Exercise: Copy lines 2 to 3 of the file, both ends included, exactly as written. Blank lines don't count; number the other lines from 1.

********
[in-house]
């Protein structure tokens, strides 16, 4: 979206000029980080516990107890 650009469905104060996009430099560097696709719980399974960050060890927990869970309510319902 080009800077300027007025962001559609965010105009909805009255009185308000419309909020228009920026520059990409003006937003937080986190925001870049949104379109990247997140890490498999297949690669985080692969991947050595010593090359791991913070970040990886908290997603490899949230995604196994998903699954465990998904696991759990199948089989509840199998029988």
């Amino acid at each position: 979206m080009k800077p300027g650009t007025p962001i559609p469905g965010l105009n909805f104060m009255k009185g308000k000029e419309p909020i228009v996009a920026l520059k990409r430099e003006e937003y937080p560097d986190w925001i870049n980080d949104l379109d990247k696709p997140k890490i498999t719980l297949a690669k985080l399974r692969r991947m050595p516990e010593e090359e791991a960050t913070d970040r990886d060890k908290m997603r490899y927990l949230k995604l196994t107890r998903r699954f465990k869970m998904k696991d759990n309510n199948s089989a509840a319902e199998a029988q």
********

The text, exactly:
């Protein structure tokens, strides 16, 4: 979206000029980080516990107890 650009469905104060996009430099560097696709719980399974960050060890927990869970309510319902 080009800077300027007025962001559609965010105009909805009255009185308000419309909020228009920026520059990409003006937003937080986190925001870049949104379109990247997140890490498999297949690669985080692969991947050595010593090359791991913070970040990886908290997603490899949230995604196994998903699954465990998904696991759990199948089989509840199998029988």
């Amino acid at each position: 979206m080009k800077p300027g650009t007025p962001i559609p469905g965010l105009n909805f104060m009255k009185g308000k000029e419309p909020i228009v996009a920026l520059k990409r430099e003006e937003y937080p560097d986190w925001i870049n980080d949104l379109d990247k696709p997140k890490i498999t719980l297949a690669k985080l399974r692969r991947m050595p516990e010593e090359e791991a960050t913070d970040r990886d060890k908290m997603r490899y927990l949230k995604l196994t107890r998903r699954f465990k869970m998904k696991d759990n309510n199948s089989a509840a319902e199998a029988q």